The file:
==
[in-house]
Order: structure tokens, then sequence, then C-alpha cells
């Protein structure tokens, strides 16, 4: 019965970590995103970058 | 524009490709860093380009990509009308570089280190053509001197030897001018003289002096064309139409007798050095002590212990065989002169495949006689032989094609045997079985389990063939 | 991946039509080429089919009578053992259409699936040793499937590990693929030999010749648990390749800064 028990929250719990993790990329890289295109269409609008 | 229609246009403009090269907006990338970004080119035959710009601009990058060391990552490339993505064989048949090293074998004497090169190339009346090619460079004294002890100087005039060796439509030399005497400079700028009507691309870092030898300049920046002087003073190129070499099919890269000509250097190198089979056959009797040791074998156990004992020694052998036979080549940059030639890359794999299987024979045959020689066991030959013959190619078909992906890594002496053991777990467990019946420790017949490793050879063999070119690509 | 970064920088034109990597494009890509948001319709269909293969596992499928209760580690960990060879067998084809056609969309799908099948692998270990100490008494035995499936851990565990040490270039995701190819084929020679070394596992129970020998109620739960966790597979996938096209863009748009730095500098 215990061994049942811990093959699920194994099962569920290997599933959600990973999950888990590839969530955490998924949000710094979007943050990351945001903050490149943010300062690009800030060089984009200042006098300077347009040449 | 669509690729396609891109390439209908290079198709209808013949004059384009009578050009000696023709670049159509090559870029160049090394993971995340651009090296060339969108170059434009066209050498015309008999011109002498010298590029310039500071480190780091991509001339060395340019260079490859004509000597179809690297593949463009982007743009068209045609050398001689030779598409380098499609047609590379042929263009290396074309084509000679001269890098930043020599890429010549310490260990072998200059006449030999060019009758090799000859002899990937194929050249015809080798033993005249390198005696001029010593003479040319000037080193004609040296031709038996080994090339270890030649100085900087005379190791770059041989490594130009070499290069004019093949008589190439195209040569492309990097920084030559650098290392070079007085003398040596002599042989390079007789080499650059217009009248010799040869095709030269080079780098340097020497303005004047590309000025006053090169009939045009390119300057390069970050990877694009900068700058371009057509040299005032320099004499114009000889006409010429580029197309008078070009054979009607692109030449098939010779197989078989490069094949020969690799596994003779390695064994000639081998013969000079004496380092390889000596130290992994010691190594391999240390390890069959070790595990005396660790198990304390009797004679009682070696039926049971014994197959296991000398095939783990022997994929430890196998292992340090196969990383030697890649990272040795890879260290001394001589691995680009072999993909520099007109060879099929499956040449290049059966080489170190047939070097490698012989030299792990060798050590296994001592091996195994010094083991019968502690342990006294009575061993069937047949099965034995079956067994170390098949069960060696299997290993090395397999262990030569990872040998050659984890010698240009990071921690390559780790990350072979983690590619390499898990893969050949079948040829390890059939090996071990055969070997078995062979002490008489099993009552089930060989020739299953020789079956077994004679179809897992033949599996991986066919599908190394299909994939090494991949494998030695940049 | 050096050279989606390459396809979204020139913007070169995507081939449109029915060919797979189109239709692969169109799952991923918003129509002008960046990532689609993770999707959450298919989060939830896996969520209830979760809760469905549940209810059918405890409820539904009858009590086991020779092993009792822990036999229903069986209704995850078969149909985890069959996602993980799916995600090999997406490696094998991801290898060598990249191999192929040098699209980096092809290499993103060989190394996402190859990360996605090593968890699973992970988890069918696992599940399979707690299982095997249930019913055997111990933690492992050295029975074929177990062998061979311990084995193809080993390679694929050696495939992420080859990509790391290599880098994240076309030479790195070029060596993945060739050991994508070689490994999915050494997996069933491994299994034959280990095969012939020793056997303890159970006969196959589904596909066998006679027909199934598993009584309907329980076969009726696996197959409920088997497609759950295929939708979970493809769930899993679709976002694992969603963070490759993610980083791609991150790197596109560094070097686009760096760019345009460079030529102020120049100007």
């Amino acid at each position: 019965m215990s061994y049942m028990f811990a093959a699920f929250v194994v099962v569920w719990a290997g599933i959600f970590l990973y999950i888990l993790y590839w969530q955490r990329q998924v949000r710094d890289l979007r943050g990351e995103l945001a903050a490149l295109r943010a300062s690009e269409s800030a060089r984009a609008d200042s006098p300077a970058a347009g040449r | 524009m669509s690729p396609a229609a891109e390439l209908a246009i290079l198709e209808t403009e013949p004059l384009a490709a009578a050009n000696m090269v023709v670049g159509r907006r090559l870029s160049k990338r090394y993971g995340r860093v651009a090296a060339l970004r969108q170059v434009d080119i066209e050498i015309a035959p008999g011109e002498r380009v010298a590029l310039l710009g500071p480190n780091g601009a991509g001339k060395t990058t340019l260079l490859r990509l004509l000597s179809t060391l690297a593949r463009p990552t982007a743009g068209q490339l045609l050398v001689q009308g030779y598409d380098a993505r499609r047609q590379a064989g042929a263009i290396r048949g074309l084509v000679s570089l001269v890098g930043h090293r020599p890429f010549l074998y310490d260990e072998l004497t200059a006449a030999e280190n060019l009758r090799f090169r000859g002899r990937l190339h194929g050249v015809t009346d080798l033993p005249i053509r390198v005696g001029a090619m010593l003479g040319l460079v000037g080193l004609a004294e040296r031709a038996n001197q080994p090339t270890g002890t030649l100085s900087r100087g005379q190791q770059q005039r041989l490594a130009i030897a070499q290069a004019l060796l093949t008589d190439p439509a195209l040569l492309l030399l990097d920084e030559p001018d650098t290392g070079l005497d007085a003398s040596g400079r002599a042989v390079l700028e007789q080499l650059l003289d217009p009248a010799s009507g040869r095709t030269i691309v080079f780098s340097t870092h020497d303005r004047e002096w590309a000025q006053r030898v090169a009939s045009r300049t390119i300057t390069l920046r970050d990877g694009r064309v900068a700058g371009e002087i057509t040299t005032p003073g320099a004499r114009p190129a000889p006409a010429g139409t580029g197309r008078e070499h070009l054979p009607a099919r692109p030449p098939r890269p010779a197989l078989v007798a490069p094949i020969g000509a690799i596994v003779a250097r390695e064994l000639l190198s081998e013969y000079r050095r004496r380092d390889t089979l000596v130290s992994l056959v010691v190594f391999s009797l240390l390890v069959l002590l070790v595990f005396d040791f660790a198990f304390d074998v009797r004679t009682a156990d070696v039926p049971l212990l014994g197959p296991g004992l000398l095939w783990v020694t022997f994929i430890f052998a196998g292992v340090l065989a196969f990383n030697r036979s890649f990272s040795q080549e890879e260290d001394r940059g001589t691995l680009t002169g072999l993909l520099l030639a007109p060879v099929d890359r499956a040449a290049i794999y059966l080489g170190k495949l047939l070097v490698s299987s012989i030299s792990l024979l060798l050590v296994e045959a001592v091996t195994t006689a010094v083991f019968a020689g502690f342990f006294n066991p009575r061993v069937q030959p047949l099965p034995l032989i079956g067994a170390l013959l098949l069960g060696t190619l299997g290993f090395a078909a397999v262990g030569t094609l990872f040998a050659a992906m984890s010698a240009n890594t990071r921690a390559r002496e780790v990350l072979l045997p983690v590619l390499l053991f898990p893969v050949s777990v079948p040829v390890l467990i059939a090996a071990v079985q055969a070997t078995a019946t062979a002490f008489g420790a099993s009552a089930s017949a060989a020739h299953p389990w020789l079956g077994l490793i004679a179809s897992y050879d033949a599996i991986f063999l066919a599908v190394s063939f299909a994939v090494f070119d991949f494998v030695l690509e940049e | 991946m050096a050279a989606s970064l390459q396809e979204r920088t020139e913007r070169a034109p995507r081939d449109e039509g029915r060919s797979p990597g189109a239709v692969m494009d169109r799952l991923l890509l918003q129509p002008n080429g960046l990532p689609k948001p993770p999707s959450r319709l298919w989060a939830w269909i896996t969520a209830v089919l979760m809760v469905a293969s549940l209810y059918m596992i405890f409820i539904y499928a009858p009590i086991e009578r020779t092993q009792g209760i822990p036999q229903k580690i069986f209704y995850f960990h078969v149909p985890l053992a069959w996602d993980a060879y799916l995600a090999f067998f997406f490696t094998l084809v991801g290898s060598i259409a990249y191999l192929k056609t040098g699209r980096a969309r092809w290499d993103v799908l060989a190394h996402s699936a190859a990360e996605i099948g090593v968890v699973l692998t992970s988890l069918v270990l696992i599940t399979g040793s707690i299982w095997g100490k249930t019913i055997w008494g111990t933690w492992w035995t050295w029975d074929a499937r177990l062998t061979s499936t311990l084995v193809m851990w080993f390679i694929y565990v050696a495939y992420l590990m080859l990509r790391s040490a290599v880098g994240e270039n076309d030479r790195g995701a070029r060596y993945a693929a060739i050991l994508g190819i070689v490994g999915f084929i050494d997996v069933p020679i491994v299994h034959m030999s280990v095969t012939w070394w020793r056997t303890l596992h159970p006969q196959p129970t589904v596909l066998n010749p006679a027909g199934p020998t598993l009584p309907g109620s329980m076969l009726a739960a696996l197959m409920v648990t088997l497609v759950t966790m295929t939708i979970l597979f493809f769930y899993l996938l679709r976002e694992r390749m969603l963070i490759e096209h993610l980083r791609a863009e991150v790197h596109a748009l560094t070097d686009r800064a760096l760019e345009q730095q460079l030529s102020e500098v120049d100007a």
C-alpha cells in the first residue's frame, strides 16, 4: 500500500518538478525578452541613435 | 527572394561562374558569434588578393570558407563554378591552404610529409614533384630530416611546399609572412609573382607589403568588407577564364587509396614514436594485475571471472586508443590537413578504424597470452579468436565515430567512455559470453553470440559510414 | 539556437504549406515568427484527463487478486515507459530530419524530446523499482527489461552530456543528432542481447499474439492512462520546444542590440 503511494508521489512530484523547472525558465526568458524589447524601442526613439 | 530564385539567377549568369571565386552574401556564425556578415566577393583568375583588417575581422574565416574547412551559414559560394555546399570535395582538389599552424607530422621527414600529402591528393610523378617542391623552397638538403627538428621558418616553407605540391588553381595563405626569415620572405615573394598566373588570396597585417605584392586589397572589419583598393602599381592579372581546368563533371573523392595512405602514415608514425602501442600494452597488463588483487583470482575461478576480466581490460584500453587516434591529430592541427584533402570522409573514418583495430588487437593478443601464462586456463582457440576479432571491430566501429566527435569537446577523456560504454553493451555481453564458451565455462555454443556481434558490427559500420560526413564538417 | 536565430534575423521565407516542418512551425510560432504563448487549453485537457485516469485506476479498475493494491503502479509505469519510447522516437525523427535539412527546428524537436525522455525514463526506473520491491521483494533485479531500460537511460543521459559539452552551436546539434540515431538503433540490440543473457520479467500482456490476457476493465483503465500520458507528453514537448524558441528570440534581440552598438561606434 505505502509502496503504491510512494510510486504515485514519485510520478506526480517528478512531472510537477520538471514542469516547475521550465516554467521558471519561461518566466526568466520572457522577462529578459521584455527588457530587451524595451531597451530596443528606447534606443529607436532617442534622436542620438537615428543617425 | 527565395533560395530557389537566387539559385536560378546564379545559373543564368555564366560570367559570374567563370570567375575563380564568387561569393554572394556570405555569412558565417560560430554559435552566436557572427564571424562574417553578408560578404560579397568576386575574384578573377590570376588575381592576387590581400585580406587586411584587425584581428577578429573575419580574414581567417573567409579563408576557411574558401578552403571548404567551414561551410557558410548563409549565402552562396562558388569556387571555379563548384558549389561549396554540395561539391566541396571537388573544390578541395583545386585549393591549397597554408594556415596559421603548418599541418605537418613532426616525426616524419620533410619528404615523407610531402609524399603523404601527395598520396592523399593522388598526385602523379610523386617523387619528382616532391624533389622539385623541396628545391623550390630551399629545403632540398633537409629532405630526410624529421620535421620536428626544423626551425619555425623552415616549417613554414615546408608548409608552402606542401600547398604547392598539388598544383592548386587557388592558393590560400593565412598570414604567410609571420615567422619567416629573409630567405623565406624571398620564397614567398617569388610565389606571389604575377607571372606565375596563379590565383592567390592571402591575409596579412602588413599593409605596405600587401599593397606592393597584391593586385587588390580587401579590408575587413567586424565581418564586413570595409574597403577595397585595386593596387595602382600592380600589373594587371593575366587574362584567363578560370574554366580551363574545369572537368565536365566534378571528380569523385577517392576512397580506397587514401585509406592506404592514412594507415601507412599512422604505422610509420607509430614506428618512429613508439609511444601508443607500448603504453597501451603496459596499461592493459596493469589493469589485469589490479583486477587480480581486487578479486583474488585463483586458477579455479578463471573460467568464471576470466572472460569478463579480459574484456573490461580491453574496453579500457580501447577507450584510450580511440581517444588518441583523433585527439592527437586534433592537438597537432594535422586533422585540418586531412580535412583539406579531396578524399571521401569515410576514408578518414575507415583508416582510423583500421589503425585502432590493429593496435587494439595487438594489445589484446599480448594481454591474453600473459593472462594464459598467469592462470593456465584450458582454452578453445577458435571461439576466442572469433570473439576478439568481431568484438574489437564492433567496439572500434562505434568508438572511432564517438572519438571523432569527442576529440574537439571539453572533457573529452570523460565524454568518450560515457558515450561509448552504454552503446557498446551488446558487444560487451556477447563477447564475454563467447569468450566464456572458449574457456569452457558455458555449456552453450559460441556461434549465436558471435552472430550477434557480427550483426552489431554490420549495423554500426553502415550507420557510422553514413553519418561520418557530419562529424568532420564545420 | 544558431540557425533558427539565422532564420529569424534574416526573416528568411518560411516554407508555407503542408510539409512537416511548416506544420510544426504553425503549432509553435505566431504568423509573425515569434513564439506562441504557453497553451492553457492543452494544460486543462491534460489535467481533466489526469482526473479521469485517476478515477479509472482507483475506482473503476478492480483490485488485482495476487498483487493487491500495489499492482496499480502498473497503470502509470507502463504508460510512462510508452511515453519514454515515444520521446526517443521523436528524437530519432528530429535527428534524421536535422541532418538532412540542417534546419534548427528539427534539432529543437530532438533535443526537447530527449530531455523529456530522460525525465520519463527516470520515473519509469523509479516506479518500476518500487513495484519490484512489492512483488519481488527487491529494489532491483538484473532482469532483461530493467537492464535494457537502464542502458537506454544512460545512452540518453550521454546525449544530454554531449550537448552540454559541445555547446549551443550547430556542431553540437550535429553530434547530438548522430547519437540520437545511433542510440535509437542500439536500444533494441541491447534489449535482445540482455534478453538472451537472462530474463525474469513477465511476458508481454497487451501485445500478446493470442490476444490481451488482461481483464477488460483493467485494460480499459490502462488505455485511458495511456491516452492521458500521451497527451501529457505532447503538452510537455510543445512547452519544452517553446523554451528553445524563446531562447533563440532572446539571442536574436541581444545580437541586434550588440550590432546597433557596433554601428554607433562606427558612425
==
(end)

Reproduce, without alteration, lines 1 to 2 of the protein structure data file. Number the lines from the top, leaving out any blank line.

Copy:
[in-house]
Order: structure tokens, then sequence, then C-alpha cells